[MLS SPOTLIGHT] Thierry Henry and Landon Donovan each scored a goal and jawed at
each other on a few occasions; their confrontations and those of their attacking teammates formed one of the many intriguing subplots as the Galaxy and Red Bulls tied, 1-1 at Home Depot Center
At the risk of oversimplification, it can be said that last year the Red Bulls jettisoned a cerebral South American striker for an English product of younger and more rugged vintage.
True, Luke Rodgers officially signed with MLS many weeks after New York exposed Juan Pablo Angel in the Re-Entry Draft, by which means Los Angeles claimed and eventually signed him, but his possible acquisition had surfaced during the latter stages of the 2010 season. New York, also mindful of teenager Juan Agudelo’s rapid development, had told Angel during the summer that in the wake of Henry’s arrival, no longer did the Colombian fit into its plans.
So Angel’s performance for the Galaxy against his former team gave this matchup a sharper edge, though during the 90 minutes Angel stuck to a quiet if intense resolve, while Henry and Donovan kicked and cajoled and mocked each other on several occasions. They also scored, which Angel failed to do.
Henry stunned LA in the fourth minute with a simple yet classy finish, immaculately controlling a curving pass from Dane Richards to take it past keeper Donovan Ricketts and then drill it into the empty net. After an Angel shot into the net was correctly disallowed for offside, Donovan equalized shortly before halftime with a sharp header from a David Beckham corner kick, and a minute or so later Donovan rolled a shot toward an open goal that a scrambling Tim Ream hooked off the goal line with a masterful desperation slide.
Angel played the full 90 minutes and despite plenty of touches in good spots couldn’t add to the one goal and one assist he’s registered in 2011. Still, he showed his instincts are still sharp even if his finishing has been erratic.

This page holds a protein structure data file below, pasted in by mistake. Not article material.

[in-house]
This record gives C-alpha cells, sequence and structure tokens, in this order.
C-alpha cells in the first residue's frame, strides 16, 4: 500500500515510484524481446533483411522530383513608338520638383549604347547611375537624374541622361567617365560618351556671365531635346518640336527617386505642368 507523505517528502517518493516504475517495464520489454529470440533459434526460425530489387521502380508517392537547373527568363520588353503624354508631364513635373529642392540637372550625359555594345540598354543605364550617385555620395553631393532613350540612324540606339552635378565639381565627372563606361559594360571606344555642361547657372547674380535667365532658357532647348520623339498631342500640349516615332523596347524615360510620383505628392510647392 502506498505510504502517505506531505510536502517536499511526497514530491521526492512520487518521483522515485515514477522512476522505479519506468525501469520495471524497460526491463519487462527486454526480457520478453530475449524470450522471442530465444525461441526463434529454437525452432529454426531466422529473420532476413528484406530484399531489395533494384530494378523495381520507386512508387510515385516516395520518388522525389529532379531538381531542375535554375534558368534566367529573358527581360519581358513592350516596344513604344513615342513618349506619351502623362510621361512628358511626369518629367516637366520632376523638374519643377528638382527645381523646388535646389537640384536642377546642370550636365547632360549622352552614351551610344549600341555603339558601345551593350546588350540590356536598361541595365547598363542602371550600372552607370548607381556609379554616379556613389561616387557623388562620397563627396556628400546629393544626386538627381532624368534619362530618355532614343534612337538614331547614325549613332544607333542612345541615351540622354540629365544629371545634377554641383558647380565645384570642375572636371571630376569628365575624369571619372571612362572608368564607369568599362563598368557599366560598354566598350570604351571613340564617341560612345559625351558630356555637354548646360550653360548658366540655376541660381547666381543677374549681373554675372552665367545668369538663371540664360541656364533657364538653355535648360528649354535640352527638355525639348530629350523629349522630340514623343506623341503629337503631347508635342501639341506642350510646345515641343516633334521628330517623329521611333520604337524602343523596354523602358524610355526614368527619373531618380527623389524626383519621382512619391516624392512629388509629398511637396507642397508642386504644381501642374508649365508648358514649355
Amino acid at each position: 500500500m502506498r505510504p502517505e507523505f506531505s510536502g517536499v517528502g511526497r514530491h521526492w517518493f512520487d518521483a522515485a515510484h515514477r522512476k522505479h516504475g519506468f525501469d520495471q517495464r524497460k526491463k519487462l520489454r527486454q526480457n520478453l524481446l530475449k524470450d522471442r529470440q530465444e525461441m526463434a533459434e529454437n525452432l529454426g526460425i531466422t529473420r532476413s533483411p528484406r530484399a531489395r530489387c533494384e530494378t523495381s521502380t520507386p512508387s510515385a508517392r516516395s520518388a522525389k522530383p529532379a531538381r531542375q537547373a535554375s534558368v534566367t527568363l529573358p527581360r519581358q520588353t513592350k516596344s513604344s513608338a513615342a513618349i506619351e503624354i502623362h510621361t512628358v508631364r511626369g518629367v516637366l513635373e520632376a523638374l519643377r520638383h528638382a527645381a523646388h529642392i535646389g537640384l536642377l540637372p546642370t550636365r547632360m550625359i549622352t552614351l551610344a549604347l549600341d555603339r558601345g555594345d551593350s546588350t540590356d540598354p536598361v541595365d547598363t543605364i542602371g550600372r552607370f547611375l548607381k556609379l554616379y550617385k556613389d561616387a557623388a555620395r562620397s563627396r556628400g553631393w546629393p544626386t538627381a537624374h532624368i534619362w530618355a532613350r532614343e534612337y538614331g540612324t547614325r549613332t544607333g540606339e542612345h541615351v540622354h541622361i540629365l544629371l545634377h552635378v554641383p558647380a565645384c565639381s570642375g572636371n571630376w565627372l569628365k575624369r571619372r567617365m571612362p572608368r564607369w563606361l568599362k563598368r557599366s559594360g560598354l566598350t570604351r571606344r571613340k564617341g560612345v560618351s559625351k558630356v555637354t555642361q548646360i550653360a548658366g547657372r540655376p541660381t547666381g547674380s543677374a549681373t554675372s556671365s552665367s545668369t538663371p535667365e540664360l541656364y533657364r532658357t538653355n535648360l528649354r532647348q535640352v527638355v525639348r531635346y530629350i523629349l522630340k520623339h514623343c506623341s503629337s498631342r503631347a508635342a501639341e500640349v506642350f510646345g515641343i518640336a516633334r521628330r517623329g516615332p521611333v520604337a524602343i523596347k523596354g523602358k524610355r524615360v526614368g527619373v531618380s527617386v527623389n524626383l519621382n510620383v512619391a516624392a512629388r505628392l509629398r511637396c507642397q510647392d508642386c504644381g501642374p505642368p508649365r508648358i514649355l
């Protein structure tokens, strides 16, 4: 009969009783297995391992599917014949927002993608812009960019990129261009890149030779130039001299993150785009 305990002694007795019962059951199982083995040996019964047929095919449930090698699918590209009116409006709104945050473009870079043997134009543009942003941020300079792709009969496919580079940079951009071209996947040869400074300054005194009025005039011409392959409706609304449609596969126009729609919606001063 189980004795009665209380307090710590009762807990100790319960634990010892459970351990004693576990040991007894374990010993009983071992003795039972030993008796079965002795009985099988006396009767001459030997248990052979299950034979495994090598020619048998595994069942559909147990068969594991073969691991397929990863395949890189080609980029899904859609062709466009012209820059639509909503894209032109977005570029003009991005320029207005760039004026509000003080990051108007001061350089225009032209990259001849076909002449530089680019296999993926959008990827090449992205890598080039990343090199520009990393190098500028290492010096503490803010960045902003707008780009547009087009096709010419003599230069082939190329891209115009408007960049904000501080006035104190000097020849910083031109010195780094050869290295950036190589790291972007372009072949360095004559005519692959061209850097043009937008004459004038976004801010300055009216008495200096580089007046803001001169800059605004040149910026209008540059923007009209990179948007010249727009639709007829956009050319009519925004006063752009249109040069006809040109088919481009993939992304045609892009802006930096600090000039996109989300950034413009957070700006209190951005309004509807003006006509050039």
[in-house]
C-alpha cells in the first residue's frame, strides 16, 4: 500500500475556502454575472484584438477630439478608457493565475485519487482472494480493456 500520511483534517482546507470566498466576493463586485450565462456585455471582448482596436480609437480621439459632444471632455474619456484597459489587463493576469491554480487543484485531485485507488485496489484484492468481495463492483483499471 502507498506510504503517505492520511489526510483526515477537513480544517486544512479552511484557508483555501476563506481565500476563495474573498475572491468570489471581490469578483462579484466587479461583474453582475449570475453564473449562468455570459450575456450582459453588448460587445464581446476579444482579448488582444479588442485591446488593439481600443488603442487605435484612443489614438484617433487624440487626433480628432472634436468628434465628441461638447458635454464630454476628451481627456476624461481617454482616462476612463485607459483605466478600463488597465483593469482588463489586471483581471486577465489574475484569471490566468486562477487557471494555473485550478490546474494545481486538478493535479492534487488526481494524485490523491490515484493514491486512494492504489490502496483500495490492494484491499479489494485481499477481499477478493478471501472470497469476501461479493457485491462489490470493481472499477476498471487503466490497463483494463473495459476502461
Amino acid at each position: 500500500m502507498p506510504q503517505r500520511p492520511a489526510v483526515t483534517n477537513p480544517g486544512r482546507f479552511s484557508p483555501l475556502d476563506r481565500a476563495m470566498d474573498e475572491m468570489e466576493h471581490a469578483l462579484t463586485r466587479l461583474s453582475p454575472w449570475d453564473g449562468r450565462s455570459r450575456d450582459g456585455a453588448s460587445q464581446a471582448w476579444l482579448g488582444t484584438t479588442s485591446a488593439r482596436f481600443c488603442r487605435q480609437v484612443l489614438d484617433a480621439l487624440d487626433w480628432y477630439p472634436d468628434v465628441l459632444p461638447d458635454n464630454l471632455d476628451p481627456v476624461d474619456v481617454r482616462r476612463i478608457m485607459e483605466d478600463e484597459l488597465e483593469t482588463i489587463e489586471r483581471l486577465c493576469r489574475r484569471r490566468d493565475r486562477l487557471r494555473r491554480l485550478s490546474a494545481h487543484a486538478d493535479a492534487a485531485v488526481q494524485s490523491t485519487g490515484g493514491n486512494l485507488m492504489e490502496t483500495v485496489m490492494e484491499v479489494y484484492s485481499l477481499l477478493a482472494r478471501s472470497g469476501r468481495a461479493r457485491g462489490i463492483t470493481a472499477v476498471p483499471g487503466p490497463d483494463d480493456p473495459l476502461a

In the first half, he cut inside from the left to open up a lane to goal, but his right-footed shot along the ground missed the near post by a couple of yards. In the second half, he glided past a ball-watching Ream to re-direct a Beckham cross wide of the near post in the 54th minute, and 19 minutes later he angled his jump away from goal to meet a Chad Barrett cross to snap a header right at Red Bulls keeper Bouna Coundoul.
Rodgers, active as always but seldom effective, gave way to Agudelo in the 72nd minute, and the youngster squandered a great chance he escaped defenders to head a foot wide in the final minutes. Occasionally Dwayne De Rosario got on the end of an attacking sequence, and near the end he pieced a nice combination with Henry to drive into the goalmouth, where a brave block by Ricketts thwarted him. Throughout the game, Angel maintained his focus, connected to the action without getting caught up in its wilder moments.
The Angel subplot played out subtly, his poise and composure serving as a counterpoint to bubbling emotions and some spectacular moments, such as Henry’s juggle up the sideline that moved the ball more than a dozen yards upfield without it touching the ground. A Richards shot off the post in the final minutes added credence to Red Bull coach Hans Backe’s observation that the match could have ended 3-3 just as easily as 1-1.
As the season unfolds, Angel’s goals and assists will be more critically compared to his salary of $1.25 million, a cut of about $650,000 from his Red Bull wages. To him, the 58 goals he scored in four seasons for the Red Bulls are less relevant to than his current team's place in the standings.
With more games played in MLS than any team except Seattle, the Galaxy (4-2-4, 16 points) is first in overall points. The Red Bulls (4-1-3) are second, a point behind.
“At the end of the day it’s just another three points that we’re playing for,” Angel told mlssoccer.com. “I felt good. I was calm. There are emotions obviously playing against your old teammates and the team you played a number of years for but to me it was just another game.”